He is not an idea, he is real.
He is Alive.

Rowan Williams says that “The resurrection is not a resuscitation; it is the
gift of a new kind of life, the life that exists on the far side of death and hell,
of destruction and disintegration.”

Resurrection means new life in relationship with God.

And what does the Resurrected Jesus do?

He makes community, through food.

What was the last communal act that Jesus did before he was arrested?
He broke bread, this is my body that is broken for you, this is my blood of the
covenant that is shed for you.

How was the Resurrected One revealed to the disciples after he met them on
the road to Emmaus?
Through his blessing and breaking of bread.

And later, what does He do after coming through walls to bid the disciples
with peace? 
He asks for a meal.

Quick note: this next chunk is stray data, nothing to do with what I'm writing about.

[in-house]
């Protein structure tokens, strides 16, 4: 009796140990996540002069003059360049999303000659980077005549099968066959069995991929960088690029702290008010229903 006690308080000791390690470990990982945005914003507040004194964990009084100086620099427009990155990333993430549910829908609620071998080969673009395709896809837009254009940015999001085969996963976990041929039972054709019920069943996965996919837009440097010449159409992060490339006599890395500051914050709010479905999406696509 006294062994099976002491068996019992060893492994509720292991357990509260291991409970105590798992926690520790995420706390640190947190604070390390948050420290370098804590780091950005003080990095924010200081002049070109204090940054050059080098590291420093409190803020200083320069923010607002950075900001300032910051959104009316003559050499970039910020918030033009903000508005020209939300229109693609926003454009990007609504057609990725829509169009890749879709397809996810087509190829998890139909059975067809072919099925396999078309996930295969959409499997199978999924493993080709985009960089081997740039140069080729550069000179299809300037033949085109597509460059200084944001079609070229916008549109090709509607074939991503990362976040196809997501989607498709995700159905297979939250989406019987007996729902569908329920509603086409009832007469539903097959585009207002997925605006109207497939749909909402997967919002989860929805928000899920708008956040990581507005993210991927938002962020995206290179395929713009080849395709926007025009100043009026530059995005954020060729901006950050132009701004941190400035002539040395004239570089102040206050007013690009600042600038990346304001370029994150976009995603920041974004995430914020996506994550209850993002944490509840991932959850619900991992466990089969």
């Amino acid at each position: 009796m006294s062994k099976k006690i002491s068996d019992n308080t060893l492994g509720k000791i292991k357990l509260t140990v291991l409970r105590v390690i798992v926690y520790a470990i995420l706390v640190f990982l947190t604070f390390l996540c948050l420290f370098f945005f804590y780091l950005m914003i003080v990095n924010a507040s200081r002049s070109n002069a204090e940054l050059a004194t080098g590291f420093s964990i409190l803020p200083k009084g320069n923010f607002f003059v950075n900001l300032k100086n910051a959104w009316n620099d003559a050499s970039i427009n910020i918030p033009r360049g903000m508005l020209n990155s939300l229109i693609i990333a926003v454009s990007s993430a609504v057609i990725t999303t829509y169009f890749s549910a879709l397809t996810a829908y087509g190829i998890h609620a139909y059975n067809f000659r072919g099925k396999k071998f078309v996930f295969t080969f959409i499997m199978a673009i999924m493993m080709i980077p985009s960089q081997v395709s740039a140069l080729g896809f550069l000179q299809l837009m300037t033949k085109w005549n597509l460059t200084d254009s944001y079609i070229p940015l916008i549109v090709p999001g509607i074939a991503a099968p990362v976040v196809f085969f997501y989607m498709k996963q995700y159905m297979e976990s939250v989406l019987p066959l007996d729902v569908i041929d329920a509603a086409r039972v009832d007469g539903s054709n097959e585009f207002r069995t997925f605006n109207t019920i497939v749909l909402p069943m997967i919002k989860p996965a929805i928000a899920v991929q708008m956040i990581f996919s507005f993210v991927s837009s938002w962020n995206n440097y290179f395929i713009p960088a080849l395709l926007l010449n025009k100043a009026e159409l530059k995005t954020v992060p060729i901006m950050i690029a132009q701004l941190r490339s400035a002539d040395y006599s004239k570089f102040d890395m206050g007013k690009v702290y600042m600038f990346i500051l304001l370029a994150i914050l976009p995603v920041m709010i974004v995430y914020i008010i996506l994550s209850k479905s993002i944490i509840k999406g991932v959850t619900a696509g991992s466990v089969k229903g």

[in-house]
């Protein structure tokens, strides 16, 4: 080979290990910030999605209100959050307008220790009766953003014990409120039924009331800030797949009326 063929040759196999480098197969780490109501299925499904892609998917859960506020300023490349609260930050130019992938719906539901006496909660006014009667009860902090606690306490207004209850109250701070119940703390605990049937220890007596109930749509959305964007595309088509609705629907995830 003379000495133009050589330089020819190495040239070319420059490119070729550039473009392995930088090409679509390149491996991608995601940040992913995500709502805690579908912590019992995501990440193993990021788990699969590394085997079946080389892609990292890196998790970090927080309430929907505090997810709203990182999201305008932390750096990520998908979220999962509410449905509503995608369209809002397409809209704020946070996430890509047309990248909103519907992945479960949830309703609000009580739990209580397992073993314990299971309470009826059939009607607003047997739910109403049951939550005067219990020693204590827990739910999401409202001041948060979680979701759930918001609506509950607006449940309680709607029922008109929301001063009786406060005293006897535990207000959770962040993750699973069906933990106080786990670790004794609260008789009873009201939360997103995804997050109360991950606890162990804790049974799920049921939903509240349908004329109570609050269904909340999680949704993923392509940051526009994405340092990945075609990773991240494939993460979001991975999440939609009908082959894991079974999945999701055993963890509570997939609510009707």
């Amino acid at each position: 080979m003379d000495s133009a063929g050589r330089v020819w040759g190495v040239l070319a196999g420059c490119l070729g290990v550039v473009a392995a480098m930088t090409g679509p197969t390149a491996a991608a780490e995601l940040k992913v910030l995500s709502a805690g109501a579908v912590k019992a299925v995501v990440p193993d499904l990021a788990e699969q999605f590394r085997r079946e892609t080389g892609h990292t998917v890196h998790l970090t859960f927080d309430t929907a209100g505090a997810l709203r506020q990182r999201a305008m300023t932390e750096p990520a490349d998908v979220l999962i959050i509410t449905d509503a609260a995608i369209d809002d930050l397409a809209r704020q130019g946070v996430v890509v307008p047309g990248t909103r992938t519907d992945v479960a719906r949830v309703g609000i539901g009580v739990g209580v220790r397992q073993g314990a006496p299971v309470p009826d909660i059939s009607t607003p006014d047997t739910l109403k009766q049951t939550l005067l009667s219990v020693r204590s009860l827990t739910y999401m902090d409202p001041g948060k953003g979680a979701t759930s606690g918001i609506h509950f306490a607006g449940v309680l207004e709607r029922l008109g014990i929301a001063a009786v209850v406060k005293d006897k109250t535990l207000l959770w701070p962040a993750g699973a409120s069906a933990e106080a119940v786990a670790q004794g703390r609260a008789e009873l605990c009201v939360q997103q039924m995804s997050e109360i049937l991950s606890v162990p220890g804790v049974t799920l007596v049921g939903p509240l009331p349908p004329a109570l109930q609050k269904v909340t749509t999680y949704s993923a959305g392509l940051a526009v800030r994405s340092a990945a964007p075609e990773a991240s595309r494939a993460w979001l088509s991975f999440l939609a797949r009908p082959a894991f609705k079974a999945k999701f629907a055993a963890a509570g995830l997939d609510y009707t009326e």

One of the most powerful experiences I had of community during the painful
week of gathering as a family to bury Jackie, was that of being fed. 
We never had to cook for ourselves. 
Neighbors, Church friends, pastors, strangers, people just showed up with
food.
People expressed beautifully and powerfully the love of God in community
through the sharing of meals. 

And when I returned to school my friend Phillippe had made for me a
chocolate pie, mac and cheese, fried chicken, green beans and corn bread. 

One of the kindest, most intimate and simplest acts of embodied love is
sharing a meal together.

Grief and loss can be a horribly isolating experience.
Hospitality and generosity can be vehicles for God’s grace and healing. 

I now hope I can grow in attentiveness to making space around my table for
others, especially those that have a particular need for the Resurrected Savior.

Table fellowship contests the individualism and isolation of our culture.

        What might we do to share in the hospitality of Jesus? Let us imagine
together.
Perhaps when someone is walking in the shadow of death, we could make
them a meal.
When a new interim rector comes- let us invite them to our homes for supper.
When we go grocery shopping, let us donate our favorite things to the local
food bank 
or when a family has a new child, come over just to do their dishes and stock